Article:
The EV1, by General Motors, was the first modern electric car developed for commercial use. GM built 1,117 of the cars between 1996 and 1999; the EV1 was never mass produced. This EV1 is a first-generation 1997, with serial number 660, the last "Generation I" car produced. The vehicles were leased to drivers and GM ended the consumer test project in 2004.

Display: The Americans with Disabilities Act, 1990-2015
Second Floor, Mall entrance
Closes Jan. 31

As part the Smithsonian’s commemoration of the 25th anniversary of the Americans with Disabilities Act, the museum features objects from the national collections that capture the significance and legacy of the ADA through the stories of four people.

Food Programming

American History (After Hours): The Great American Tailgate
January 14, 2016 6:30-8:30pm
Wallace H. Coulter Performance Plaza

https://americanhistory.si.edu/topics/food/pages/american-history-after-hours

Tailgating at sporting events is a time-honored American tradition. But how and why did we as Americans eat and drink their way into celebrating sports? Join a conversation with historians, researchers, and sports fans on why and how we tailgate. Explore unique collections objects on display that tell the story of American ingenuity including the Igloo cooler, unique tailgating advertising and brands, sports-history objects, and more.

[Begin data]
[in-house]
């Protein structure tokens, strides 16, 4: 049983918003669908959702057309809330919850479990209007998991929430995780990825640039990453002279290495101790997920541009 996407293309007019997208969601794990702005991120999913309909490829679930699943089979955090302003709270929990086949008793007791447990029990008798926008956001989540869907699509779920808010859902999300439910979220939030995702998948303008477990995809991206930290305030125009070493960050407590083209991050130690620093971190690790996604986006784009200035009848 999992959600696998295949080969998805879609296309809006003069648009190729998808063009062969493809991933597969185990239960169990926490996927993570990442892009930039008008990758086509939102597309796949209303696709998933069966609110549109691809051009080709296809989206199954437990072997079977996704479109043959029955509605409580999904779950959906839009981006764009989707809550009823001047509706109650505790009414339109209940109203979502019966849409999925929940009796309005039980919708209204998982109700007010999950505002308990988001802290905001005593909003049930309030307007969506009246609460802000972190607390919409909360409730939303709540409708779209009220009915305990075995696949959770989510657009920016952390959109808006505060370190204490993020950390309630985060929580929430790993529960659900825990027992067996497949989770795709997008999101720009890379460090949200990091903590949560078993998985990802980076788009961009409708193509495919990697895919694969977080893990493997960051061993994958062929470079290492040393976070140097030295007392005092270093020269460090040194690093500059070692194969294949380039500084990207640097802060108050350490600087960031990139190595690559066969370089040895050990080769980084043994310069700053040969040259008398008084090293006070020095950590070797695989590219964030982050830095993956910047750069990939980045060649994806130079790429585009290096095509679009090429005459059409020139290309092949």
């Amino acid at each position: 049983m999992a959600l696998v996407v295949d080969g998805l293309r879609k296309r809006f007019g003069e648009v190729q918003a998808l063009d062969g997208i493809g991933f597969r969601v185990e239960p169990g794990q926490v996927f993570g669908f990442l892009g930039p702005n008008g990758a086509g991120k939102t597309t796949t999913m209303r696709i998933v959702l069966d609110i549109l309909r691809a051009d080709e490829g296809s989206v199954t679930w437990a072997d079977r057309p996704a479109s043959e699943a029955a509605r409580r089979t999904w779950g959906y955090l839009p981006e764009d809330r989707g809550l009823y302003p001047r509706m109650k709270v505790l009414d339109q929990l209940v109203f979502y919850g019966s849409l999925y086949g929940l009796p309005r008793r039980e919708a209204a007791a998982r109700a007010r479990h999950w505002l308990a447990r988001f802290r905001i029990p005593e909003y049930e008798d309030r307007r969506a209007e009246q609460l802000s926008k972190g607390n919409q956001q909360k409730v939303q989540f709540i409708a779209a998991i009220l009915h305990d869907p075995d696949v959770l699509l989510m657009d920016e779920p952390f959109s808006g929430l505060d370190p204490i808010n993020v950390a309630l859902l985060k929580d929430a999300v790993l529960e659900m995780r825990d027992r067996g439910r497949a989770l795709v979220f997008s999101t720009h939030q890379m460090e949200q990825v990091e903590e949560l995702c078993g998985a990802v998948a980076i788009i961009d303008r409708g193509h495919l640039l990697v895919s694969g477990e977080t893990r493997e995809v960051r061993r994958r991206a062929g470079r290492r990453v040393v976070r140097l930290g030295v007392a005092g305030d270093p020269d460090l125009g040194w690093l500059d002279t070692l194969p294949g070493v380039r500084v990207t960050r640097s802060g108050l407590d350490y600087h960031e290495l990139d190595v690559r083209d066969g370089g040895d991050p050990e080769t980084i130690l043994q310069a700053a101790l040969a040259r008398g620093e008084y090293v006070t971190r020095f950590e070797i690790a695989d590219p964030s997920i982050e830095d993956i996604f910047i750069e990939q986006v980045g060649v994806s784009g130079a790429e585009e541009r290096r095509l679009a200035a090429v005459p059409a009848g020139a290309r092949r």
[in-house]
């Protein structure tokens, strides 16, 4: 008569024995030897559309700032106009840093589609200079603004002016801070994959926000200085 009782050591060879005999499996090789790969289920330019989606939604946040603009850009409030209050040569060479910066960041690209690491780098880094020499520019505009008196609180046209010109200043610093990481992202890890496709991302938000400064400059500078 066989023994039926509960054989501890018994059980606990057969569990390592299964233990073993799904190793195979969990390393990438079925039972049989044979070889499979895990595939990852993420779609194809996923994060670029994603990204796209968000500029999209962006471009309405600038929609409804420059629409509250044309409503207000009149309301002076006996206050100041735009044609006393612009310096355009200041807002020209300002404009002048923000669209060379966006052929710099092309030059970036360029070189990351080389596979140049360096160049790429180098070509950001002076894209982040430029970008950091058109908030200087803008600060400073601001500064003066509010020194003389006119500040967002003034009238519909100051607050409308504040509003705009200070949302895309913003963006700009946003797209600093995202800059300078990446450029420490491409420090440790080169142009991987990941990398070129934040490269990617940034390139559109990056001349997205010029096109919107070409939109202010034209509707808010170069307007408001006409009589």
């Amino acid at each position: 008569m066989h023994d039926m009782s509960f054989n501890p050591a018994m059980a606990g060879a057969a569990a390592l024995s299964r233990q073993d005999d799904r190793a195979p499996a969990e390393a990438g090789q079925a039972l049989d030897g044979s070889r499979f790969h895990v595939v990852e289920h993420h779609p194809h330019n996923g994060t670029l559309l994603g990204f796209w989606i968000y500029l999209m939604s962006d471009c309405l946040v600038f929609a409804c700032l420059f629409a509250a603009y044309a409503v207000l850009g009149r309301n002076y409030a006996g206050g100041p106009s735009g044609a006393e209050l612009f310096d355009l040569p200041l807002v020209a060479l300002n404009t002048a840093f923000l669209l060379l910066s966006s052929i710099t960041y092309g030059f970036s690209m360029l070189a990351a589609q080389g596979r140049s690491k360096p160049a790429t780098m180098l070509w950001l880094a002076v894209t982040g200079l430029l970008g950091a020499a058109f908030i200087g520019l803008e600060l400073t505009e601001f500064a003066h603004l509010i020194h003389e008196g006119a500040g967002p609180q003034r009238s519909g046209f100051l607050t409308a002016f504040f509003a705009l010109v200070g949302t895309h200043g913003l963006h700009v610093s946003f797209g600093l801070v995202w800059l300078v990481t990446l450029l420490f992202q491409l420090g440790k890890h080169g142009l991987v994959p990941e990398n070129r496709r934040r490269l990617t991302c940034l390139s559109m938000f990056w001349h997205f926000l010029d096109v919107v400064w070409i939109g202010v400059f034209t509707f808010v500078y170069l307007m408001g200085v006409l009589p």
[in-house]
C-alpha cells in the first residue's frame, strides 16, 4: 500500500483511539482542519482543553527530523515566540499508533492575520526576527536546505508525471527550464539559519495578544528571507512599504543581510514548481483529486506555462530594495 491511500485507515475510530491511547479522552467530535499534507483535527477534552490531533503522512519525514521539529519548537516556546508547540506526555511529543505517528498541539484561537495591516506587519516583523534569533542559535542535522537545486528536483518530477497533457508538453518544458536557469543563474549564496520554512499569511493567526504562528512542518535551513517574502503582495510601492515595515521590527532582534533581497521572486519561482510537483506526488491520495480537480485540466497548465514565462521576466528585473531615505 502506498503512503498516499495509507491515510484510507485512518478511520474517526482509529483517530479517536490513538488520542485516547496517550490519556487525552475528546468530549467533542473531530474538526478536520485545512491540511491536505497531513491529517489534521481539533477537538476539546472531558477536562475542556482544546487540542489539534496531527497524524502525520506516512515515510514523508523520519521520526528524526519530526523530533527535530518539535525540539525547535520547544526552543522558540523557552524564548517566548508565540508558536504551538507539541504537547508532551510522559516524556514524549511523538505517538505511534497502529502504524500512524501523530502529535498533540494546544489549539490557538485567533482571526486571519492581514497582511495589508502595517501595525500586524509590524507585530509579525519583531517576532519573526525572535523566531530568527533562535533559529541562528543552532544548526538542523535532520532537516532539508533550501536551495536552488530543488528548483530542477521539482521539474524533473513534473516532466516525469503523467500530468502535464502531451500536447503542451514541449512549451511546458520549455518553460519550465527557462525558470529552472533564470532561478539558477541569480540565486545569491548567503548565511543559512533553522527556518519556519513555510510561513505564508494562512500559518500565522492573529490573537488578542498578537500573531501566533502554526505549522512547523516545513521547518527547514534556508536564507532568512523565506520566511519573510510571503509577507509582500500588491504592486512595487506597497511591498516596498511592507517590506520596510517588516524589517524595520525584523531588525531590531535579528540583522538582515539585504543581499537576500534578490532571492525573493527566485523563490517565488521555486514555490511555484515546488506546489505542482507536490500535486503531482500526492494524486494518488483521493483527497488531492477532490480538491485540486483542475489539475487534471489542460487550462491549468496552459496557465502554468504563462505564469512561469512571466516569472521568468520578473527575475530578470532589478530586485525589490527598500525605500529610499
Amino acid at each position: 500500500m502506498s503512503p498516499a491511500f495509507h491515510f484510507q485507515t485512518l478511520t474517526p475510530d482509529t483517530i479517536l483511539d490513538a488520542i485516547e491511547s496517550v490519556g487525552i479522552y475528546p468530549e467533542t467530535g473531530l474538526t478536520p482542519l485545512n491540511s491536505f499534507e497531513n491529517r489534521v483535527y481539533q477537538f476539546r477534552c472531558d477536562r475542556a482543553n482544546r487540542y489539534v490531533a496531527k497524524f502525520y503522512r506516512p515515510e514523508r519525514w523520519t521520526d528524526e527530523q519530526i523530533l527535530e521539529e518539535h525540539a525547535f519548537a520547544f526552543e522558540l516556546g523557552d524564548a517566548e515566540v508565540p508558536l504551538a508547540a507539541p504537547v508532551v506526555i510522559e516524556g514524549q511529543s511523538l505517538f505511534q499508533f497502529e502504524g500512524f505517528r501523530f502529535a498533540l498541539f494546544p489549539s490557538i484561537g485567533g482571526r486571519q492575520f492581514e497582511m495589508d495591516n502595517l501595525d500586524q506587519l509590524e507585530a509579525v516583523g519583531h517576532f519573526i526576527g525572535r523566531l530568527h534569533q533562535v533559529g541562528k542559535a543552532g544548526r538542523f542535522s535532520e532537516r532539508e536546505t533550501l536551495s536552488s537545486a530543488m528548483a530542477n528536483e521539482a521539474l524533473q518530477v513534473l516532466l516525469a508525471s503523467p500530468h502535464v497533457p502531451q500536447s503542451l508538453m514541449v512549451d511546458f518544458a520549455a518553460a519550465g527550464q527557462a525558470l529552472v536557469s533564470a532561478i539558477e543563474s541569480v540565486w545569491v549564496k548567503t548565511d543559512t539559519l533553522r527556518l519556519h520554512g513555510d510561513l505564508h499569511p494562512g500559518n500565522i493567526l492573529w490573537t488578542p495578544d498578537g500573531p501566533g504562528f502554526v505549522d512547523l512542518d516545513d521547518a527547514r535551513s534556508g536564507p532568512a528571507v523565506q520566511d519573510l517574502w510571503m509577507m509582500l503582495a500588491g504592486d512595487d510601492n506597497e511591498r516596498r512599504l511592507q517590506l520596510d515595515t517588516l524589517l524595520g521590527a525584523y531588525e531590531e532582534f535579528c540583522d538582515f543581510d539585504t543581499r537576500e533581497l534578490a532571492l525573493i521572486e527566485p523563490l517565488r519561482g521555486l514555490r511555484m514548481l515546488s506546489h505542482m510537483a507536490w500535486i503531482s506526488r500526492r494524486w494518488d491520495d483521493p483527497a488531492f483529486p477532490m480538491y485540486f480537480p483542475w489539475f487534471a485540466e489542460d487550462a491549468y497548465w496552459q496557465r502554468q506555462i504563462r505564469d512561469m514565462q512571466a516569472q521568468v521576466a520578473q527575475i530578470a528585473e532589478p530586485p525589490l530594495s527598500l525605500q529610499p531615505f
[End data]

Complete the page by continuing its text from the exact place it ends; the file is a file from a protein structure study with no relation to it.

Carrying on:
Performances

The Axelrod Quartet: Stradivarius and Amati
Saturday, Jan. 23, and Sunday, Jan. 24, 2016; 7:30 p.m.
Hall of Music

The Axelrod Quartet — Marc Destrubé (violin), Marilyn McDonald (violin), James Dunham (viola) and Kenneth Slowik (violoncello) — presents Haydn: Quartet in D Major, Op. 76, No. 5, Mendelssohn: Quartet in A Minor, Op. 13 and Mendelssohn: Octet in E-flat Major, Op. 20 with guests the Excelsa Quartet: Laura Colgate and Audrey Wright (violins), Valentina Shohdy (viola), Kacy Clopton (violoncello).

Events and Daily Programs

Wallace H. Coulter Performance Plaza
Ask A Farmer
Saturday, Jan. 23; 2 p.m.

Join in a conversation with American female farmers about their stories and hear directly about what motivates them, what challenges them and how they are innovating American agriculture. This program brings together visitors with farmers to facilitate a discussion and broader understanding of the American agricultural world.

Meet the Wheelwoman
Tuesday-Saturday at 10:30 am, 12:30 pm, 2:30 pm, and 4:00 pm

Talk with a wheelwoman – a female bicycle rider from the 1890s – as she pedals around “Object Project” and The Wallace H. Coulter Performance Plaza on her safety bicycle, and learn how women used bicycles to change their lives.